AUSTIN, Texas — An Austin luxury car dealer has been sued in a federal court in Texas for allegedly retaliating against an employee who warned others about potential COVID-19 hazards in the workplace, the U.S. Department of Labor (DOL) announced Oct. 13.
DENVER — A federal magistrate judge in Colorado on Oct. 14 granted a joint motion for entry of a consent decree under which a grocery store chain operator will pay $280,000 to three deaf job applicants and provide other significant relief to settle complaints filed by the Equal Employment Opportunity Commission and one of the applicants.
DENVER — A former employee of the U.S. Postal Service (USPS) who brought several bias, retaliation and constitutional claims after she was terminated during her 90-day probation failed to show that a signed document issued several days after her firing that eliminated the probation period for employees like her impacted her firing, a 10th Circuit U.S. Court of Appeals panel ruled Oct. 6.
WASHINGTON, D.C. — Two briefs were filed in the U.S. Supreme Court on Oct. 12, one by the California attorney general and other state officials and one by a union, opposing a petition challenging the Ninth Circuit U.S. Court of Appeals’ holding that the California bill that codified the “ABC test” for classifying worker status isn’t preempted by the Federal Aviation Administration Authorization Act of 1994.
CINCINNATI — One of five Ohio hospital systems hit with a putative class complaint by health care workers challenging the requirement that they be vaccinated before Oct. 1 or face adverse employment action filed a motion to dismiss in a federal court in Ohio on Oct. 4, arguing that the plaintiffs already filed and dismissed three similar cases, lack standing and failed to state a claim upon which relief could be granted.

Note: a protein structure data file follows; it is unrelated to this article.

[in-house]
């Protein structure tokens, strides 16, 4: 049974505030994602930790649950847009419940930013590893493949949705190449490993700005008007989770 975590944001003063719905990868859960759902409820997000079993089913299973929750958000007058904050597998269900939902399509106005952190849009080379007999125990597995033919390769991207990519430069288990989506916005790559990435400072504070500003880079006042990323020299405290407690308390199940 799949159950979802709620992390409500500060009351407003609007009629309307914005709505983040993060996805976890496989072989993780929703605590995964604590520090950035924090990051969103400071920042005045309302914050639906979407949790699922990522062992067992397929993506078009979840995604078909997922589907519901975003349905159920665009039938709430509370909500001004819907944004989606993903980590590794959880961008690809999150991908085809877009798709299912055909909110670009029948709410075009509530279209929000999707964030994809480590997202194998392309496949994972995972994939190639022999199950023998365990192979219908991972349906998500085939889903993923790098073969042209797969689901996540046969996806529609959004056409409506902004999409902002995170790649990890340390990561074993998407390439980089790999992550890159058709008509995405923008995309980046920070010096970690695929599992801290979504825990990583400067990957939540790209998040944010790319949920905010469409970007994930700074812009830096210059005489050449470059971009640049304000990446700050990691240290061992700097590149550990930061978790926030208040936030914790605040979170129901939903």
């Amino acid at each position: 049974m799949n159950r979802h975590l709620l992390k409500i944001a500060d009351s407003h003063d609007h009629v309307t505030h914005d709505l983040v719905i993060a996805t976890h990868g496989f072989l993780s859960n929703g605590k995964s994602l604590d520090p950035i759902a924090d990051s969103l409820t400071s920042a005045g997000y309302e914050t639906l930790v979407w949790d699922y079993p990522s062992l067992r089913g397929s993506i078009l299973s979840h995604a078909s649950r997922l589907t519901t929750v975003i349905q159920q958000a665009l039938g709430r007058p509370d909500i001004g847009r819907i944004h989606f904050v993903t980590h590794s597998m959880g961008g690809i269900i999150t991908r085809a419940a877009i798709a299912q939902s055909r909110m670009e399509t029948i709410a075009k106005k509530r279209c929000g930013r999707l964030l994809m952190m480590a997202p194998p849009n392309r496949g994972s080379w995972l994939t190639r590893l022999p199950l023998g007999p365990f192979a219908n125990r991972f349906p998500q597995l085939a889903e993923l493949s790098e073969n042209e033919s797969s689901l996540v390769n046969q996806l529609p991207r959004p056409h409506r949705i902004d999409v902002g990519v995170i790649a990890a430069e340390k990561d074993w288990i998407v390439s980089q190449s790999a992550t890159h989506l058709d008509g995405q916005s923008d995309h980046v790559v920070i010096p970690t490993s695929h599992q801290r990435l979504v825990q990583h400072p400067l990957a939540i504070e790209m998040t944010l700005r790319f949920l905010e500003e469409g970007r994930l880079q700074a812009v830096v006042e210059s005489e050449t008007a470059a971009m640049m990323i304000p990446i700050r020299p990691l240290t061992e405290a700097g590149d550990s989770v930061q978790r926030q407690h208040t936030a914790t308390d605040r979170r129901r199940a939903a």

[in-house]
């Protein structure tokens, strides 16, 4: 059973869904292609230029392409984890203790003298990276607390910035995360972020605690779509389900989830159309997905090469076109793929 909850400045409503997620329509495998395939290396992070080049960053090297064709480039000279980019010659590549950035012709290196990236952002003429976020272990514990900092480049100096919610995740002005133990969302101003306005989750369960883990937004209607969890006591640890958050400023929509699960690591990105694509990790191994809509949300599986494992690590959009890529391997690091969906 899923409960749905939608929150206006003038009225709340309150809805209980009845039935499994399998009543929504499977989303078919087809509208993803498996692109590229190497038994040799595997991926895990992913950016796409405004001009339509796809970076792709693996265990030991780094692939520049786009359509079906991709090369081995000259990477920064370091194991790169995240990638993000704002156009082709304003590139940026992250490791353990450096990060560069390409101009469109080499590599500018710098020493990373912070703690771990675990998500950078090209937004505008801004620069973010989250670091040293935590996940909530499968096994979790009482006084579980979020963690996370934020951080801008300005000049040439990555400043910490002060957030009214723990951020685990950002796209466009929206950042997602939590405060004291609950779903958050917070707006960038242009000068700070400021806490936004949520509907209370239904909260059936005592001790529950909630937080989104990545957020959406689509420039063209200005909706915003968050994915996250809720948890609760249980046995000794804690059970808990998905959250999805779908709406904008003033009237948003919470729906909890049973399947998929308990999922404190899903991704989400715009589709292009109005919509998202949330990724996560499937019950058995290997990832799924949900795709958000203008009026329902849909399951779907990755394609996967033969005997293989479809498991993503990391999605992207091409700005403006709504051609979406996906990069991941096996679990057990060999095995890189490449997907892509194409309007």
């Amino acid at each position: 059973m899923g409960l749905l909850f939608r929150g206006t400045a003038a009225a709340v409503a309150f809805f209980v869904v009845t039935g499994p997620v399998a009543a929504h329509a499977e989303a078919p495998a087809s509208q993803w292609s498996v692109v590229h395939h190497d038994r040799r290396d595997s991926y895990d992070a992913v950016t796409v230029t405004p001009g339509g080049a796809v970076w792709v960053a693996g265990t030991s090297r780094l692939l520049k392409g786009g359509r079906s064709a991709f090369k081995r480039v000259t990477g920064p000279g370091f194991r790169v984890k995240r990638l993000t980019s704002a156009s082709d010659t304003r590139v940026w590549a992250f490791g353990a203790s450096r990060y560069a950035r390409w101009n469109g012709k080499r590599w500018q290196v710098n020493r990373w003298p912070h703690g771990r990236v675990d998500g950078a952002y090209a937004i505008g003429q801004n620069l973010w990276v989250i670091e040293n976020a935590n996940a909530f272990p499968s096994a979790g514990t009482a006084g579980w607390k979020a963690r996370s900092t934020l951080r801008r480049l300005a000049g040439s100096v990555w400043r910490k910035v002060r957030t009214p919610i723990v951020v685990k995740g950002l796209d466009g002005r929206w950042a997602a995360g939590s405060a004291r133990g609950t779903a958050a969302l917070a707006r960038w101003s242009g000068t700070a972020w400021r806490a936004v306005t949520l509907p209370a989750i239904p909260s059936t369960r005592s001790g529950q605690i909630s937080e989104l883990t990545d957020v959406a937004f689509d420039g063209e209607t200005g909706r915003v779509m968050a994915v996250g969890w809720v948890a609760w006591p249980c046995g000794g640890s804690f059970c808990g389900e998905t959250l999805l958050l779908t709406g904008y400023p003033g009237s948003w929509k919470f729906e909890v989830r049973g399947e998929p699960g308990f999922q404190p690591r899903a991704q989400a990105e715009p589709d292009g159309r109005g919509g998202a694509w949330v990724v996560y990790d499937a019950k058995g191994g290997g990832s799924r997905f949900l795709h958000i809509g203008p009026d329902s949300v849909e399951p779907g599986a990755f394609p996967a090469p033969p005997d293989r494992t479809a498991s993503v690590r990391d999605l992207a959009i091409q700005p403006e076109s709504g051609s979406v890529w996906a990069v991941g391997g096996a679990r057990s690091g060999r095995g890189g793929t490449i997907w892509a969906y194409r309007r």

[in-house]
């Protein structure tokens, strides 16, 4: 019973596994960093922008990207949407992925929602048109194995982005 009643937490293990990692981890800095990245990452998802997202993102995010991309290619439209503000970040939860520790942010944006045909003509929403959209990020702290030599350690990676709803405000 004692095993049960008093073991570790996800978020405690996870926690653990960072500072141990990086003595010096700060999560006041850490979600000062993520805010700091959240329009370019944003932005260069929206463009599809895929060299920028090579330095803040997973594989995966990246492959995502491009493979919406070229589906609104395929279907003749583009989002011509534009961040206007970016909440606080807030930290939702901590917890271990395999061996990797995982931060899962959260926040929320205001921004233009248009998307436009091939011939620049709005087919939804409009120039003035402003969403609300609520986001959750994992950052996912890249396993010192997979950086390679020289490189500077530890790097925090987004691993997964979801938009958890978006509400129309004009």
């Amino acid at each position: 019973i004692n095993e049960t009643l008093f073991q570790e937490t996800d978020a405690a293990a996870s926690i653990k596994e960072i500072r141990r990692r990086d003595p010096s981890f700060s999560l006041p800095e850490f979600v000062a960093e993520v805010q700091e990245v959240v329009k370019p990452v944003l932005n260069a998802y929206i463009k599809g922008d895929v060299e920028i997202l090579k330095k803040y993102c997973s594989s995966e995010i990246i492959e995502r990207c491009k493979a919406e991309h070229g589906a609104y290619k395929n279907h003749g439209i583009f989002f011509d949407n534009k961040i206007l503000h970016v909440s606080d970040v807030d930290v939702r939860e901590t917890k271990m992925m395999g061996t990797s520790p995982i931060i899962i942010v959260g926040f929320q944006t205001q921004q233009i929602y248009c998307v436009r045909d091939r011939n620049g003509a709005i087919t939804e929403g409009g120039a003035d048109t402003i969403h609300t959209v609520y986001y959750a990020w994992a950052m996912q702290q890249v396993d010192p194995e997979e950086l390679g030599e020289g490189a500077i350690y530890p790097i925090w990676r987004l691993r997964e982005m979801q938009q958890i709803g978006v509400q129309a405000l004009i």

COLUMBUS, Ohio — The U.S. Department of Labor’s Occupational Safety and Health Administration (OSHA) announced on Oct. 7 that it proposed $709,960 in penalties against an Ohio resin and coating manufacturer following an April explosion that killed one worker and injured eight and placed the company in its Severe Violator Enforcement Program.
WASHINGTON, D.C. — The U.S. Supreme Court on Oct. 12 denied a motion for leave to intervene to file a petition for a writ of certiorari filed by the charging party in a religious accommodation lawsuit brought by the Equal Employment Opportunity Commission against Walmart.
PHILADELPHIA — A class of American Airlines Inc. pilots suing after being denied pay and profit sharing credits for short-term military leave was certified by a federal judge in Pennsylvania on Oct. 8 who distinguished this class seeking monetary relief from the class denied certification in Wal-Mart Stores, Inc. v. Dukes.
WASHINGTON, D.C. — The New York City Department of Education (NYC DOE) and teachers and paraprofessionals challenging a COVID-19 vaccine mandate filed briefs in the Second Circuit U.S. Court of Appeals addressing their opposing sides in the dispute on Oct. 8, a week after U.S. Supreme Court Justice Sonia Sotomayor denied their application for injunctive relief.
GRAND RAPIDS, Mich. — A federal judge in Michigan on Oct. 8 denied a motion for a preliminary injunction filed by a Michigan State University (MSU) employee in her putative class complaint challenging the school’s COVID-19 vaccine mandate policy for faculty, staff and students who have what the plaintiff describes as “naturally acquired immunity,” finding the plaintiff failed to show that the “mandate does not meet rational basis.”